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SULLIVAN'S BULLY PULPIT:


Terry Sullivan Writes a Column called the 'Bully Pulpit' for the Harrod's Creek Hunting & Fishing Club Newsletter. He lives in Louisville, Kentucky.

Why I Hunt and Fish

Old hunting and fishing buddies are among the closest friendships we ever develop. Those with whom we share our most enjoyable times are special. The loss of such a friend is profound. I recently witnessed a good friend suffer such a loss. My old pal Tom Ulmer lost his old Labrador Retriever Blue.

Blue was sired by a fine Lab owned by Tom's best friend. Tom raised his pup from the time it was whelped. He worked with his dog and a local trainer to teach it good manners and how to do its' job retrieving ducks. Blue was an adroit student. Tom and Blue grew from puppihood to hunting buddies over the ten years they were together.

Recently, Tom prepared to take Blue for his morning walk. He found Blue sickly, his stomach bloated and tender. Tom rushed Blue to the vet, who determined that Blue had a somewhat rare intestinal condition which was, unfortunately, inoperable. Blue had to be sent to the big kennel in the sky.

In the days following Blue's death, Tom was inconsolable. He'd lost one of his great companions. Blue, like most dogs, was very loyal to his master. He was a good hunter and a good playmate for Tom's daughters. Blue will be a hard dog to replace.

As I heard of the demise of Blue, it occurred to me that some of the most sentimental things in our lives come through our times afield. Secret fishing holes, great hunting spots, good dogs, great friends, favorite fishing rods and shotguns which never miss are all part of the allure of the outdoors. The simple, comfortable joys of the things that make up our sports are what keep us coming back. This warm feeling of familiarity is good for our souls. It keeps our minds healthy.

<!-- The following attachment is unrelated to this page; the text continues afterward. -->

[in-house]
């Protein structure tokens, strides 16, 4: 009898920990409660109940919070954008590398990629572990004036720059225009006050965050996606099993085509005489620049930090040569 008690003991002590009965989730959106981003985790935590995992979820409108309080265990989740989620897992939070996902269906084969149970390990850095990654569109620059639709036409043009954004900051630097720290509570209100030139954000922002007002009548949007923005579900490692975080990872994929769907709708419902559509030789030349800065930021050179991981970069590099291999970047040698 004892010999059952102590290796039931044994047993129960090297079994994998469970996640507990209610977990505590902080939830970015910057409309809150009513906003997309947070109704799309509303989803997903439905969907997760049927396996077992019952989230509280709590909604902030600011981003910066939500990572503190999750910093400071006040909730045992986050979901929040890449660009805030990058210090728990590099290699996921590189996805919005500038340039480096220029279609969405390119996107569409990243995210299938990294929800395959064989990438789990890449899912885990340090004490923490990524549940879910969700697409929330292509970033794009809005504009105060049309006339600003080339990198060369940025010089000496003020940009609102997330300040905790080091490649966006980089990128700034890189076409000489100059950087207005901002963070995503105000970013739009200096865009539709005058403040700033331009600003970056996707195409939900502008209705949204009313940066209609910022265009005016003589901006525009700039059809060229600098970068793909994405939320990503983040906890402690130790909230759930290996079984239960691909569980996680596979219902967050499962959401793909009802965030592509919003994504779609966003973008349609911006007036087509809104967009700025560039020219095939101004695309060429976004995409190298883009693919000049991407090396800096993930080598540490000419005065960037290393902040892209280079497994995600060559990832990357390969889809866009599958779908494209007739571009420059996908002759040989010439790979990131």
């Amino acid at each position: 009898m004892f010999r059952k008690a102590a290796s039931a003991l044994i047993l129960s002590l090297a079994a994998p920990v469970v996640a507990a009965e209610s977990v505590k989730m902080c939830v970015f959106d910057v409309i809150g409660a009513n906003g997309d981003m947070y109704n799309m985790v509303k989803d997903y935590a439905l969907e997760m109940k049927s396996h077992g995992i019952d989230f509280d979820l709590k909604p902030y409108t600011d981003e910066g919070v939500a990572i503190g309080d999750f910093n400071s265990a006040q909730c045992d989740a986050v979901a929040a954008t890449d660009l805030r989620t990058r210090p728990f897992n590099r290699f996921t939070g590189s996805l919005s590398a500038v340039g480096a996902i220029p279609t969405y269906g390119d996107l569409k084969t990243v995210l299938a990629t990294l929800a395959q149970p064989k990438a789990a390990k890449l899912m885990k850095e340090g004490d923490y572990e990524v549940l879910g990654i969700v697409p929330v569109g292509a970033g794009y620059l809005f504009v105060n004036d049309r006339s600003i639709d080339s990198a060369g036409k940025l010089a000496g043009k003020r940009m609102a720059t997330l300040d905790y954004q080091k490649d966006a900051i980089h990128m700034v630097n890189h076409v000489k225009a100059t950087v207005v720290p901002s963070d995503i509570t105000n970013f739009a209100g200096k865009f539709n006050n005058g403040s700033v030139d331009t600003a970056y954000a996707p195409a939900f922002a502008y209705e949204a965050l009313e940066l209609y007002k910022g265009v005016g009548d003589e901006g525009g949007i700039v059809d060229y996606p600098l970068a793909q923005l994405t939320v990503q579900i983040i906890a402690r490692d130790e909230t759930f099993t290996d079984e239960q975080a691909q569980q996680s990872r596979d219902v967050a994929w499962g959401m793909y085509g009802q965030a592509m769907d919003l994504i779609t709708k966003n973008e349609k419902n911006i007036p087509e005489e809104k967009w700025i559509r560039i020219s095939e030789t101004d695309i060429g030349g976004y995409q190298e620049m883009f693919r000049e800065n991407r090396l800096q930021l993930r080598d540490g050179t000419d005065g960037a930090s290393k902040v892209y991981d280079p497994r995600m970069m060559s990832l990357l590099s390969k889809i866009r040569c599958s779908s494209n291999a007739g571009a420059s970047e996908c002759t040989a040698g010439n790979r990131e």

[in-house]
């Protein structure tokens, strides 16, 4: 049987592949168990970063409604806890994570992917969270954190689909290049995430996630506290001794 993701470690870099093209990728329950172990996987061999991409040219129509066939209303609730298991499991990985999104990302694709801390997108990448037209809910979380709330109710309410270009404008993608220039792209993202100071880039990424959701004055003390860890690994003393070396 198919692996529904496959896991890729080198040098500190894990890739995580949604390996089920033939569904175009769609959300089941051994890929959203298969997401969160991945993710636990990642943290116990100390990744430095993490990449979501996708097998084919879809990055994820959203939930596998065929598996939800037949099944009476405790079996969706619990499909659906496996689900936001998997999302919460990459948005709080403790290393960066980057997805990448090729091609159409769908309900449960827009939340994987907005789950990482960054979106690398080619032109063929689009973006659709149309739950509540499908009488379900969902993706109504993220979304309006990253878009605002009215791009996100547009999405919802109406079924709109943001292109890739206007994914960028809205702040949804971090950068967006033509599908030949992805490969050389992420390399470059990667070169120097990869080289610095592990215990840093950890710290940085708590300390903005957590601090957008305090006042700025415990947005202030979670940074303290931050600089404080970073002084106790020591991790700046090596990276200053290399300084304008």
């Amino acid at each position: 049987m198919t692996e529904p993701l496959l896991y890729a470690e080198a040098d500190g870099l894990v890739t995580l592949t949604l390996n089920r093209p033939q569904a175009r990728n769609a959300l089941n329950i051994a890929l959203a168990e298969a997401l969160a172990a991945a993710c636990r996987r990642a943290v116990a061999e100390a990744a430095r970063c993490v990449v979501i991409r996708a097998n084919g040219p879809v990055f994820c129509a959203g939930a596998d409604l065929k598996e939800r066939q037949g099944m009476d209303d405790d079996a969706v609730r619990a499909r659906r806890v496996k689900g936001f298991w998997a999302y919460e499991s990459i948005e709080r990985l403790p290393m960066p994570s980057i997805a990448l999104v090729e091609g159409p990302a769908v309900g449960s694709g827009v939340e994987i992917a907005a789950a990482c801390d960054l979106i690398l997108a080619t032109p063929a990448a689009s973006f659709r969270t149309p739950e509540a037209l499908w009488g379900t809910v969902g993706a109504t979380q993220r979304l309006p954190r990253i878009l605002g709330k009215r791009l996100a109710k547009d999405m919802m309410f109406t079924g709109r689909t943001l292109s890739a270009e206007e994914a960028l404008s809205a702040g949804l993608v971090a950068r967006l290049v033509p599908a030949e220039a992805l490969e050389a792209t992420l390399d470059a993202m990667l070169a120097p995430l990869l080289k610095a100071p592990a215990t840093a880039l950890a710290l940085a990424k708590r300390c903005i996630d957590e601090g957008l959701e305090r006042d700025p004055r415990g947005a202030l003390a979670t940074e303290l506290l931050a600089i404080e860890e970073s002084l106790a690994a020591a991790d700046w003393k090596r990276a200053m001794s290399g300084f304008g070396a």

A lot has been written about why we hunt and fish. Some have even written about why we shouldn't. People postulate that man is a predator and that hunting and fishing are the fulfillment of his predatory nature. I've heard it said that people enjoy the field sports because they can be done in what the computer folks call real time, which is to say in the here and now. I've suffered through the shrill lectures of the animal rights cult that say that our sports are cruel and brutish. I understand all the points of view. I've given great thought to their application to our sports. While all of these reasons probably figure into why I hunt and fish, the main reason is the comfortable familiarity of things I enjoy.

I've been hunting the same farm for deer for over twenty years. It is not the best place in the world to hunt. Its terrain is rough, it's deer population not too good and it's a long way from home. Still, the farmer and his family are good friends and have shared their bounty with me for two decades. I killed my first deer on that farm. I watched my departed brother, my new brother in law and one of my best friends kill their first deer on that farm. I took my son for his first hunt on there. I know every path and trail and feel connected with my past when I'm there. I could hunt in other places, closer to home, with bigger deer, but that wouldn't be deer hunting to me.

My brother's widow gave me his bass boat when he died. I've looked at newer, sparkly models. I'd like more room and a newer boat, but Barry's old boat means fishing to me. I watched him have so many good times in that boat that it represents the fun of fishing to me. Barry's ghost haunts that boat. Not in a scary or sad way, but more like a warm, comfortable fog that transports me from the real world to the joy of fishing every time I get into it. I named that boat Lovely Parting Gifts, but it really hasn't been a parting gift. It's been a gift that keeps bringing us together.

Tom tells me that Blue's sire Fireball is only fourteen and may be up to presenting him with one of Blue's brothers. I really hope so. It would be a sweet way for Tom to keep Blue's memory.

I hope that my old friends in Howardstown will invite me to hunt deer again this fall. I hope Lovely Parting Gifts starts up strong when I take her out of storage. All of these things which connect us with our past, make us feel warm and safe and comfortable are important. I hope that these of things always make us feel warm and a little bit teary eyed. It's the best part of the sport. If it ever goes away, we should all take up golf.

(c)Terrance J. Sullivan, 1998. All Rights Reserved. Mr. Sullivan can be reached at (502) 228-5464


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